[sc34wg3] Merging/Viewing subject proxies

Patrick Durusau sc34wg3@isotopicmaps.org
Tue, 26 Jul 2005 10:22:57 -0400


In some off-list discussion the comment has been made that Newcomb and I 
are too focused on properties of subject proxies. While I disagree for 
the most part with that assessment, I do think it is the case that 
concern has obscured a more fundamental aspect of the TMRM.

Consider the following three cases, written using Barta's shorthand for 
subject proxies:

1. Two subject proxies, only one property:


aaa = { < name = "rabbit" > }

bbb = { < name = "rabbit" > }

Assuming the appropriate disclosure, these two subject proxies will be 
merged/viewed as representing the same subject.

2. Two subject proxies, one property that causes merging/viewiing and 
other properties:


aaa = { < name = "rabbit" >, < webresource = "www.rabbitnetwork.net" >}

bbb = { < name = "rabbit" >, < webresource = 
"en.wikipedia.org/wiki/Rabbit" > }

Presuming a disclosure that says merging/viewing as one subject proxy 
should occur when the "name" property is the same and a rule for viewing 
the webresource property, one view would be:

ccc = { < name = "rabbit" >, < webresource = "www.rabbitnetwork.net, 
en.wikipedia.org/wiki/Rabbit" > }

3. Two subject proxies, with other properties, plus a property added to 
cause merging/viewing as one subject proxy:

ddd = { < name = "rabbit" > < webresource = "www.rabbitnetwork.net" >}

eee = { < name = "coney" > < webresource = 
"en.wikipedia.org/wiki/Rabbit" > }

Hmmm, well we "know" these subject proxy represent the same subject 
(either by assumption or because I just said that it was so) but so far 
there is no basis for merging/viewing these subject proxies as one 
subject proxy.

So, assume we have a rule from another disclosure that says, when you 
see name = "rabbit" or name = "coney", add the following property to the 
subject proxy:

classification = "Oryctotagus cuniculus"

so now we have:

fff = { < name = "rabbit" >, < webresource = "www.rabbitnetwork.net" >, 
< classification = "Oryctotagus cuniculus" > }

ggg = { < name = "coney" >, < webresource = 
"en.wikipedia.org/wiki/Rabbit" >, < classification = "Oryctotagus 
cuniculus" > }

And the rule for the "classification" property says, when two or more 
classifications are the same, view as one subject proxy.

hhh = { < classification = "Oryctotagus cuniculus" > hmmm, but wait, how 
to deal with the other properties? ..... }

What Steve and I have been presuming and not saying very well, is that 
when two or more proxies are viewed as one, the disclosure that governs 
each property always governs how that particular property is viewed.

That is to say that the person who wrote the rule on adding the property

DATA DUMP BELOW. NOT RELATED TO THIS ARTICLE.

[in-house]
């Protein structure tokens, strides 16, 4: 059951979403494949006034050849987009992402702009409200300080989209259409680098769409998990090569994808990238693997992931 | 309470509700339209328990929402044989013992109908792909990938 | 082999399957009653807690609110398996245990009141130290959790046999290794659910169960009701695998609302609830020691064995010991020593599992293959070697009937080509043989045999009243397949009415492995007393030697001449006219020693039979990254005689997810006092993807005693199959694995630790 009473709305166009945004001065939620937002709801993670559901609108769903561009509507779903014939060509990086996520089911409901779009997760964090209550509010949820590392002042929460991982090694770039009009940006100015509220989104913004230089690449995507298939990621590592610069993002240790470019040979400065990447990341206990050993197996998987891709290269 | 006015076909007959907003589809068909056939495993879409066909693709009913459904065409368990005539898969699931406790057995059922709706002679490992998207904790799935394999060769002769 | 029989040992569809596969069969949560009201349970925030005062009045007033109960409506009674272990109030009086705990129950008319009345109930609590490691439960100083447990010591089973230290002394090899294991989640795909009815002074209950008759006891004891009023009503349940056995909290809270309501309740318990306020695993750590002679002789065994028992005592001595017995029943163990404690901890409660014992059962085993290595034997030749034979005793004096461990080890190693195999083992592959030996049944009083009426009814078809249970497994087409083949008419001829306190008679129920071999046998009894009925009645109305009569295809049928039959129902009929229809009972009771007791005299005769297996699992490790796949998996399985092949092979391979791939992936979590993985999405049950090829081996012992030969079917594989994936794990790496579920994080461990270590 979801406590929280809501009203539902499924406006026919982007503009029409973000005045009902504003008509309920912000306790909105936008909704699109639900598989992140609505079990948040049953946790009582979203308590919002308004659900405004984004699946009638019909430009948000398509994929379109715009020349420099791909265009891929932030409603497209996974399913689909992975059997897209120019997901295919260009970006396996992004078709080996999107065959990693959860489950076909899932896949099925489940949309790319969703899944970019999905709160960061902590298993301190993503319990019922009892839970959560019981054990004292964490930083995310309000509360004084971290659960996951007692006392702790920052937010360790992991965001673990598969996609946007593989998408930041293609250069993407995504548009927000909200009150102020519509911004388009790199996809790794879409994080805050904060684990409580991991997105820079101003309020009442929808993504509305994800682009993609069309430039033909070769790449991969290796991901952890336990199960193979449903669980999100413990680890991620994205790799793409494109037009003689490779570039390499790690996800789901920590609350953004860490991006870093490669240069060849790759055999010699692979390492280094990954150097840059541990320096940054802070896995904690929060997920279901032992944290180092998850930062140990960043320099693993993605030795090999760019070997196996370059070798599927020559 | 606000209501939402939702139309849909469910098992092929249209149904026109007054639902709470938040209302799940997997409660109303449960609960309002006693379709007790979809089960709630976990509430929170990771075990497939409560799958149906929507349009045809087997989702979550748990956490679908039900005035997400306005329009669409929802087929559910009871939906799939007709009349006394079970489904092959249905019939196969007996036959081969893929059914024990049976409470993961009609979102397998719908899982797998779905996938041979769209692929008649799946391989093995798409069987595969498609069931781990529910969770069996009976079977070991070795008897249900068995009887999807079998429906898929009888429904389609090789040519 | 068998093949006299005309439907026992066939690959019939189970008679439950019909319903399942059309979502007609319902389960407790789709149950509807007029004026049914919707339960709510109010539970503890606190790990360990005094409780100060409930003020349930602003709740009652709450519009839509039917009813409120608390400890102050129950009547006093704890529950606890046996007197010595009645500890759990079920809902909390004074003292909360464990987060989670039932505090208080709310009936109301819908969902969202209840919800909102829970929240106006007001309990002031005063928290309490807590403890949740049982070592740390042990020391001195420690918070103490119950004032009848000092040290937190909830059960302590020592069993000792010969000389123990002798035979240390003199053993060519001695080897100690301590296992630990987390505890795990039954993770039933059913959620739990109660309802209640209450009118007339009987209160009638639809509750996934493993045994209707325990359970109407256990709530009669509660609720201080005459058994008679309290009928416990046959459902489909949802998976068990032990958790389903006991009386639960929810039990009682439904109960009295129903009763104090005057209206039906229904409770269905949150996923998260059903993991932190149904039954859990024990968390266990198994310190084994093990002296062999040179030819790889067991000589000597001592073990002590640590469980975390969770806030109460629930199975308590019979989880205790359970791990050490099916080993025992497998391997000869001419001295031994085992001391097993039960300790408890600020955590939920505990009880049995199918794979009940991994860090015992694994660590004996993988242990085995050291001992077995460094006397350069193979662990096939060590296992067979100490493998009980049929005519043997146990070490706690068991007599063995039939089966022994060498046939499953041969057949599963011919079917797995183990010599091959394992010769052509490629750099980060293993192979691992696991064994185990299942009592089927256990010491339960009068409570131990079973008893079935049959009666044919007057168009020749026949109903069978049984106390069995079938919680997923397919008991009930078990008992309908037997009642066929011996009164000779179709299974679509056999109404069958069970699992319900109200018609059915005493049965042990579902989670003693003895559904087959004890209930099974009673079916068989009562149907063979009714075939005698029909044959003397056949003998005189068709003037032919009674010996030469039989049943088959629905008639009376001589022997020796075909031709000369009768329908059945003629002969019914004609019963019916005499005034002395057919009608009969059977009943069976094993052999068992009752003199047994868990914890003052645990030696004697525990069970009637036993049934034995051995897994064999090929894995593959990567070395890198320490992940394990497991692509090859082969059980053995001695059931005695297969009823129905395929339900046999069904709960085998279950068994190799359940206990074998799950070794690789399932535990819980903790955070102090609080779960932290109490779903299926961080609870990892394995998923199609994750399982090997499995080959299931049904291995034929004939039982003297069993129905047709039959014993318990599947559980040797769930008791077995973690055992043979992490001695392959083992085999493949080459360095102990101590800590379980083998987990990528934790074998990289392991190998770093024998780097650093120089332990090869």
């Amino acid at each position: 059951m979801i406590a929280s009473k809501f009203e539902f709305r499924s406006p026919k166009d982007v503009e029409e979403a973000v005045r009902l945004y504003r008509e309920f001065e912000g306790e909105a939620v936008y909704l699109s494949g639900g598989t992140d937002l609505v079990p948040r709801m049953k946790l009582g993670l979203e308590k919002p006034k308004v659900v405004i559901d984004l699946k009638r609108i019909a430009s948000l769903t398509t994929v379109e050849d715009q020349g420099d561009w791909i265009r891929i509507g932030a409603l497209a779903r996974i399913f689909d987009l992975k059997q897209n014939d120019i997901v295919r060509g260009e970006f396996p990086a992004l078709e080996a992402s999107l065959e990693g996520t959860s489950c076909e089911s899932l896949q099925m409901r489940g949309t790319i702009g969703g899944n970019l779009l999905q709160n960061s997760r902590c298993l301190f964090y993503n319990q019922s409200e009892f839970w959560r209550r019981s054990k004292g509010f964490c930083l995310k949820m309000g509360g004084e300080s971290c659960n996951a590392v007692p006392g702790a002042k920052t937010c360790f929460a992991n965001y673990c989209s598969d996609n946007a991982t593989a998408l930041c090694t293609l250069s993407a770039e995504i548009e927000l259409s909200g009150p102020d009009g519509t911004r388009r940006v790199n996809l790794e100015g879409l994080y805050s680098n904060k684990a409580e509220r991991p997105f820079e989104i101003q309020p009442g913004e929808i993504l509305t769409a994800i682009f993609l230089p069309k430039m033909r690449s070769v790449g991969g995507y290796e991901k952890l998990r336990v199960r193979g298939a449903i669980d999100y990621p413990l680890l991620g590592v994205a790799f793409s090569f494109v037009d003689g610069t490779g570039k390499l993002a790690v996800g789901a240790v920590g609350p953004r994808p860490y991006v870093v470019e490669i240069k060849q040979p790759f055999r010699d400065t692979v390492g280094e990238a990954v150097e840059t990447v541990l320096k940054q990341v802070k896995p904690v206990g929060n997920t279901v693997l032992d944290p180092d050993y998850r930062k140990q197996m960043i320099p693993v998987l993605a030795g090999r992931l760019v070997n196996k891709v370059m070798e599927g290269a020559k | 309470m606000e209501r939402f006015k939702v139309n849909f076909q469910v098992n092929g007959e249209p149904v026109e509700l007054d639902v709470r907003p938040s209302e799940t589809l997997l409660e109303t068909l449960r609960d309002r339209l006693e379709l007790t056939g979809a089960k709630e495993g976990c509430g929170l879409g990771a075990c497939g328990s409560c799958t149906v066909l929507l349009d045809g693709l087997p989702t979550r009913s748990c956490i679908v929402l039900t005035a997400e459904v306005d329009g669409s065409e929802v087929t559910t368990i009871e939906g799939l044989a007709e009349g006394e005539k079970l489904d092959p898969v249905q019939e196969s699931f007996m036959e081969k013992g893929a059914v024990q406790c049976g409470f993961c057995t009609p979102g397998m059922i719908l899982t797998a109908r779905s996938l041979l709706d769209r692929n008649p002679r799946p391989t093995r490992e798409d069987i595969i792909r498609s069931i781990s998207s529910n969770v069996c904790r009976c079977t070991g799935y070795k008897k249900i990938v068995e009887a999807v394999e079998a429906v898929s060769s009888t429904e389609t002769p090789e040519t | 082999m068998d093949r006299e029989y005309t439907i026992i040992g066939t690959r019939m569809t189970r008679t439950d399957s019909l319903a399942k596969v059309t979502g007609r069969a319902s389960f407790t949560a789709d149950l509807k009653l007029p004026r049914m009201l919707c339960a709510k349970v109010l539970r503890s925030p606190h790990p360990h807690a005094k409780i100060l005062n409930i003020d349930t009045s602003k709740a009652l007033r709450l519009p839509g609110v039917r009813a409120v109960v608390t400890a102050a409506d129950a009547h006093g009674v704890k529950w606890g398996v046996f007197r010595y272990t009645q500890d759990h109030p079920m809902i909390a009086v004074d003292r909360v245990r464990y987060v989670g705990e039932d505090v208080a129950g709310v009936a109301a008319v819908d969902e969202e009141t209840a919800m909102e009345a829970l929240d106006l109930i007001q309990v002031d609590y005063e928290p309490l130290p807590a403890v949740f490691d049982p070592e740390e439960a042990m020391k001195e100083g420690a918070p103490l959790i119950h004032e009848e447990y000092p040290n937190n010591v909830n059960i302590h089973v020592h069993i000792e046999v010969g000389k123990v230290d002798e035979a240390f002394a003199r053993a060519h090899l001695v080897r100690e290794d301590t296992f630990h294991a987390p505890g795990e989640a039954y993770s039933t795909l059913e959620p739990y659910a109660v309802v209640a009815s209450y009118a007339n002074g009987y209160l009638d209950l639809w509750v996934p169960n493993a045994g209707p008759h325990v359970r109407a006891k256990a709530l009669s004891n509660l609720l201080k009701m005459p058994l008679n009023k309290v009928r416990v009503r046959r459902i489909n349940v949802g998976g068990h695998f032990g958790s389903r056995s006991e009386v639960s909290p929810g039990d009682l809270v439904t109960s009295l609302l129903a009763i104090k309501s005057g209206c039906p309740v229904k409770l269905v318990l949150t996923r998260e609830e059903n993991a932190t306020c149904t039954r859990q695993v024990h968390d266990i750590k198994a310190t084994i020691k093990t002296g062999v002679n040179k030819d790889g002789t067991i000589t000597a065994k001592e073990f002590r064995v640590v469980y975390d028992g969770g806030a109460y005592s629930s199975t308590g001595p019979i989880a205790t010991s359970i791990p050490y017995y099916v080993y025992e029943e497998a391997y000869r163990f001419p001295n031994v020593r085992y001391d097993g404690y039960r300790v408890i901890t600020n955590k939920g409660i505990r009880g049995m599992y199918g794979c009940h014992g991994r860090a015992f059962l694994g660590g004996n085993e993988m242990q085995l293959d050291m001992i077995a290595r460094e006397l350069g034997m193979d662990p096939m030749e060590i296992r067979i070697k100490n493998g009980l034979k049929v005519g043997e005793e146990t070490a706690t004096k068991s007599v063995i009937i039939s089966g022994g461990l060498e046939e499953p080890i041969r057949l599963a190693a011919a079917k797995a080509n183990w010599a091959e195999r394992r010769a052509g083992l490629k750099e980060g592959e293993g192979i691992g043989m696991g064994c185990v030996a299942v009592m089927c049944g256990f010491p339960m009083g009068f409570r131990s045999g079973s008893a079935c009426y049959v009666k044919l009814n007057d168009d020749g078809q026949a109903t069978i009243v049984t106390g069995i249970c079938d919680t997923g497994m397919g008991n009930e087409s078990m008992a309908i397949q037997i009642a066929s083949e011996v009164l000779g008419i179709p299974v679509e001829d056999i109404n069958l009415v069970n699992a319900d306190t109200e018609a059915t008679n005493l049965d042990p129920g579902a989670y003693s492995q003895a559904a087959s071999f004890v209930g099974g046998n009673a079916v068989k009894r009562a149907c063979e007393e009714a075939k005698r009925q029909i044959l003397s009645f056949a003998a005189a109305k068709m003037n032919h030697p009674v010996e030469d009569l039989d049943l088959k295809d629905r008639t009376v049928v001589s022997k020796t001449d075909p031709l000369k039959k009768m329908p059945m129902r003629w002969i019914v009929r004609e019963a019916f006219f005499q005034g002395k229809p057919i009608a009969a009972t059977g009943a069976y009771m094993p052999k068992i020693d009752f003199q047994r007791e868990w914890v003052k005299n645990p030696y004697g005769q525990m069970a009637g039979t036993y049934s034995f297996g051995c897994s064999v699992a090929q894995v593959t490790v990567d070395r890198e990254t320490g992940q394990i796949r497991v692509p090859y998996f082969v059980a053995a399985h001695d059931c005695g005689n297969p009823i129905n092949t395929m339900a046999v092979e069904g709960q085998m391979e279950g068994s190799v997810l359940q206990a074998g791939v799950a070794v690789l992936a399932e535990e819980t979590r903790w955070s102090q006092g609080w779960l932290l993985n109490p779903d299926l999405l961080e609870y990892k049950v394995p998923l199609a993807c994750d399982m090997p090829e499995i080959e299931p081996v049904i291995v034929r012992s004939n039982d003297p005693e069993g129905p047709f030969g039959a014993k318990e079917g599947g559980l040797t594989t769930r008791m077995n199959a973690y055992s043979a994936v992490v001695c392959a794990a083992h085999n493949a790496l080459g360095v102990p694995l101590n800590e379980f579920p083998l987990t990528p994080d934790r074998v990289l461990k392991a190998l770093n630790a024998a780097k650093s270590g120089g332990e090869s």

"classification," need not worry about specifying anything other than 
when to add the property, specifying if it is the basis for viewing 
multiple subject proxies as one, and how to handle viewing it as one 
property when multiple proxies are viewed as one proxy.

Similarly, the disclosure that governs the name and website properties 
controls how those properties are combined, resulting in:

hhh = { < name = "rabbit, coney" >, < webresource = 
"www.rabbitnetwork.net, en.wikipedia.org/wiki/Rabbit" >, < 
classification = "Oryctotagus cuniculus" > }

Of course I am presuming that the disclosure for "name" allows the 
creation of a list of names and provides that if any of the "names" in 
the list match, further viewing with other subject proxies that have 
either "rabbit" or "coney" for the name property will occur.

The elegance of this approach is that it allows any number of possibly 
unknown properties of a subject proxy to continue to be governed by 
their respective disclosures while maintaining a trail of what 
properties were responsible for multiple subject proxies being viewed as 
one subject proxy.

NOTE: The idea of governance of a property is WITHIN a particular view 
(set of disclosures) of an set of subject proxies. If a different set of 
disclosures is used for a set of subject proxies, it's very likely that 
different rules govern the properties found within subject proxies.

In other words, the properties of proxies are viewed by the rules that 
are imposed by a set of disclosures. They do need to be identified with 
whatever disclosure is governing them in a particular view, but that is 
simply to avoid conflicting rules governing a single property. 

So, yes, we have been concerned with properties but that is because 
properties are what indicate subjects (the basis for viewing multiple 
proxies as one), provide other information about subjects, while subject 
proxies are containers that can expand to contain different ways of 
indicating the same subject. (Bernard's "hubjects.")

The latest draft focuses on constraints, types and disclosures with a 
great deal of formality but all of that is simply to enable any 
implementation strategy to support any disclosure concerning any subject 
proxies, which may represent any subjects.

Hope everyone is having a great day!


Patrick Durusau
Chair, V1 - Text Processing: Office and Publishing Systems Interface
Co-Editor, ISO 13250, Topic Maps -- Reference Model
Member, Text Encoding Initiative Board of Directors, 2003-2005

Topic Maps: Human, not artificial, intelligence at work!